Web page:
Training schools often do not have the same lengthy holidays as universities and middle schools, an important thing to consider if you plan on traveling.
What is expected of you:
Most universities will want you to…
- Teach up to 16 hours per week
- Give 1-2 lectures per semester, open to other students
- Participate in English corner, or some other English activity
- Occasionally judge a speech or song competition
- Show up to important banquets and smile politely
Some of these things don’t show up in your contract, but they are still expected. Yes, you can opt out of them, but life will be much more enjoyable if you don’t. We’ve talked about the importance of Guanxi before, well, this is how you earn it.
If you decide to work in a training school, expect your contract to be 20+ hours, and many of those will be evenings and weekends. The schedule will also be more likely to change.
Before you agree
- Use Google maps to actually see where in a city a school is located. Chinese cities function more like US counties (but bigger). You can technically be “in” a city, but it could still take you over an hour to reach the city center.
- If the school is asking you to come on a tourist visa, remember that it is illegal to work without a proper work visa. While the chances of being caught are small, remember that you are the one who will be held accountable, not the school. Don’t be an illegal immigrant. Except in cases of extremely good guanxi, it will not be possible to change your visa once you are in China.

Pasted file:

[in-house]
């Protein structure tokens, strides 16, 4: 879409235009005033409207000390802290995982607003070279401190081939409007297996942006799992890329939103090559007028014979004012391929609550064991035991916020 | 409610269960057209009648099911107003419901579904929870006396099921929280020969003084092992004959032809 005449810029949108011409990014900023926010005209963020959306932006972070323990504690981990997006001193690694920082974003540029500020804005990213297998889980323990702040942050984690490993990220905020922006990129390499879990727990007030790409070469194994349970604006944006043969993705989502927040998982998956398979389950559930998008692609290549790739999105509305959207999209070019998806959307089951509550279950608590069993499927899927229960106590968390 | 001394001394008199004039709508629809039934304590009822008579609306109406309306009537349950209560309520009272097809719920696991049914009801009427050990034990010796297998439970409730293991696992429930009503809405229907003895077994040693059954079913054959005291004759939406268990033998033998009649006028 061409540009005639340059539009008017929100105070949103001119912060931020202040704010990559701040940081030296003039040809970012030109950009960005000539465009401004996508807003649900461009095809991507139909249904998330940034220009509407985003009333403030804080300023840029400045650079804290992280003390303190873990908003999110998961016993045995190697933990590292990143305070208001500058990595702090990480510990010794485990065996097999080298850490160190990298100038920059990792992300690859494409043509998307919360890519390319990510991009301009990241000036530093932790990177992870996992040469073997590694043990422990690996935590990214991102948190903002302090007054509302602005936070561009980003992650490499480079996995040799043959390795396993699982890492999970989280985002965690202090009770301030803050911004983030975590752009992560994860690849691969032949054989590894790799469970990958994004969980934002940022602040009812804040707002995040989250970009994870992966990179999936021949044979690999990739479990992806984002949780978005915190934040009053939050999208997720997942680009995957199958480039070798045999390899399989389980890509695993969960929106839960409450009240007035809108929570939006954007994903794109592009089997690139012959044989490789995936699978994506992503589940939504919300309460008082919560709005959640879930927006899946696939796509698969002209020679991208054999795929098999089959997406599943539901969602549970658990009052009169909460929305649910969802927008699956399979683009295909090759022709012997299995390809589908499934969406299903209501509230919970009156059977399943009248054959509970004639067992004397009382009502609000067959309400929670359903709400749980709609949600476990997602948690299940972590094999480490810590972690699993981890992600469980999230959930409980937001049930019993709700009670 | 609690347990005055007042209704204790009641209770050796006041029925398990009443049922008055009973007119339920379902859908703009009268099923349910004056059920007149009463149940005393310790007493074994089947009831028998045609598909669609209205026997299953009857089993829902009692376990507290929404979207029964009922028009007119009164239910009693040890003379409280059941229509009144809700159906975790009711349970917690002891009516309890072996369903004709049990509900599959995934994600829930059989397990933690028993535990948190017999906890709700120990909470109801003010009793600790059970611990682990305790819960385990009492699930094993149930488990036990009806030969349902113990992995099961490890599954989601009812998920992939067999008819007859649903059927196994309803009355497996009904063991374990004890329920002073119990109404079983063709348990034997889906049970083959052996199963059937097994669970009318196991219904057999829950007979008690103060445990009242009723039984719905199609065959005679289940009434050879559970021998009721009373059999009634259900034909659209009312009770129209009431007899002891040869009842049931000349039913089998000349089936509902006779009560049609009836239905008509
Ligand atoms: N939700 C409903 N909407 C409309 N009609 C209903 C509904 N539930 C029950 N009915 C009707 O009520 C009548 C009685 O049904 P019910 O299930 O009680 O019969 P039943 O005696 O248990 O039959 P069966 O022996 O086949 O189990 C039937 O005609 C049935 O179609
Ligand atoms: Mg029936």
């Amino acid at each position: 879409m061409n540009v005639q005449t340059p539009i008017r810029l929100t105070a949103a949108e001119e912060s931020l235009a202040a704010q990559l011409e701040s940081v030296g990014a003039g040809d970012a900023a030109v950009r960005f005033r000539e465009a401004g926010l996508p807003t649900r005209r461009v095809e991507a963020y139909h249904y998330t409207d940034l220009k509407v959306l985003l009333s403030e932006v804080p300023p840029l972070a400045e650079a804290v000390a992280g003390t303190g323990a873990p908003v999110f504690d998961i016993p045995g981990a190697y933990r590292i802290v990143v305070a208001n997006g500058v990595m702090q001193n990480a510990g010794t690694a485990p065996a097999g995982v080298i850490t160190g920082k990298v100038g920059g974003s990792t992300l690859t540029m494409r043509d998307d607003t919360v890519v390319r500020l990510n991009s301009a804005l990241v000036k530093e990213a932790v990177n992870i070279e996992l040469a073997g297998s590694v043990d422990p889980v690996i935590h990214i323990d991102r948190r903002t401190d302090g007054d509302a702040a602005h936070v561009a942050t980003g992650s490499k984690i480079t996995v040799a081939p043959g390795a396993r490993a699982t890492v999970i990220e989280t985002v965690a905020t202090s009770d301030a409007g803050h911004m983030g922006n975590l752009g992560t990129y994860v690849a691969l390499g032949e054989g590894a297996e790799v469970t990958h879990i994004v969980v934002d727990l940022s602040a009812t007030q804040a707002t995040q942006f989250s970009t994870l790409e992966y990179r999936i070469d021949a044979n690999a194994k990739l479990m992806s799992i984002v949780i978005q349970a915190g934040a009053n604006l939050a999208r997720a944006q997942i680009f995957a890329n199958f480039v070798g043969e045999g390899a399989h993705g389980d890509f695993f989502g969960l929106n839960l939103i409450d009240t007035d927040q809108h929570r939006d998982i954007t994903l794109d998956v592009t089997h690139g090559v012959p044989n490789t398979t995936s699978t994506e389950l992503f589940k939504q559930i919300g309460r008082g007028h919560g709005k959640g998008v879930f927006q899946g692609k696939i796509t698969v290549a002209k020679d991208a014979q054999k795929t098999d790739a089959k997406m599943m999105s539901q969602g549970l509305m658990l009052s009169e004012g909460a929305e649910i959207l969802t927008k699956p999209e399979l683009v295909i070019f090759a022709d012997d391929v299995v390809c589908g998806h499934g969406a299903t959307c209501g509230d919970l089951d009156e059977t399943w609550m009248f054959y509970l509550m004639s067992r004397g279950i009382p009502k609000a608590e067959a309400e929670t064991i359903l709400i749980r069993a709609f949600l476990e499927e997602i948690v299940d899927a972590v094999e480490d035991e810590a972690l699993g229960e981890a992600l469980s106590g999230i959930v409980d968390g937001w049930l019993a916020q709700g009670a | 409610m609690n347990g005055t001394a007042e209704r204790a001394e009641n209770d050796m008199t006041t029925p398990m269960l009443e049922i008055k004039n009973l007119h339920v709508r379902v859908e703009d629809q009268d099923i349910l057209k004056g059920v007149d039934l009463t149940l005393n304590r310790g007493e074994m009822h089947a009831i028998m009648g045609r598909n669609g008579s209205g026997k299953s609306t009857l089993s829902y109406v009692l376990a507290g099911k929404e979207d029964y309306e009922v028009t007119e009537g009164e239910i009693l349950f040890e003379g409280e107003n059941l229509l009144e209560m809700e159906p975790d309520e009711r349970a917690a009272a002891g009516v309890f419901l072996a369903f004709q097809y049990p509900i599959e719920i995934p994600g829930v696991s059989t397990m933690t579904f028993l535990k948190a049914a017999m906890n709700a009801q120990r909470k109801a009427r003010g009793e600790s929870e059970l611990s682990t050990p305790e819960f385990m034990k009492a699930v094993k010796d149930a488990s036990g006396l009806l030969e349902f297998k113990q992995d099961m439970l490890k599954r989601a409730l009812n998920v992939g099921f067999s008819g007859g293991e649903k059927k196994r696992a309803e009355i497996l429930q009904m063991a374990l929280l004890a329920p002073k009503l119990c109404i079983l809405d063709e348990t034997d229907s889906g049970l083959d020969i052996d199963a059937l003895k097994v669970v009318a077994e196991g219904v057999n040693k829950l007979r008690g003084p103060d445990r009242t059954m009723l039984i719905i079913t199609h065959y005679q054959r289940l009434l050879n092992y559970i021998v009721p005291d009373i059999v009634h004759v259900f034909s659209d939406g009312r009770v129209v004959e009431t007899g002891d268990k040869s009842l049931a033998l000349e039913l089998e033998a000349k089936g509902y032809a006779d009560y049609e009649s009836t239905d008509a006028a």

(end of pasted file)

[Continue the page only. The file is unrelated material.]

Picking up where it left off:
- Ask about class size, age of students, what subjects you might be teaching, and whether or not you will be teaching at any other campuses (this is becoming very common). These are important factors to consider when comparing two schools.
- Keep in mind that most Chinese universities do not plan very far ahead. This will effect everything from when you get your class schedule (sometimes just a day or two before the semester begins), to hiring new teachers, to announcing holidays. Do not expect quick replies to your emails, or to be able to plan your life months in advance.
- Brace for the reality that some schools want a foreign teacher just to look good. They don’t necessarily care about your classes or your ideas on how to improve the school. Don’t let this get you down or effect how you approach your classes, students are still aware of the difference between a lousy foreign teacher and an amazing one.
- Online job boards, will have dozens of “opportunities,” but the vast majority of these are placed by agents who only receive payment upon your arrival at a school. They will promise you almost anything to get to China, knowing that it’s very hard to back out at that point. You can counter this by asking if they have any foreign teachers at the school who would talk with you about their work (watch for spelling errors and Chinglish).
With all of that being said, my wife and I have spent five years working as teachers in China, and have enjoyed almost all of it. Take the time to fully research a school before you commit.
And finally, take time to read Casey’s cautionary tale.
If you have your own tips please add them in the comment section below.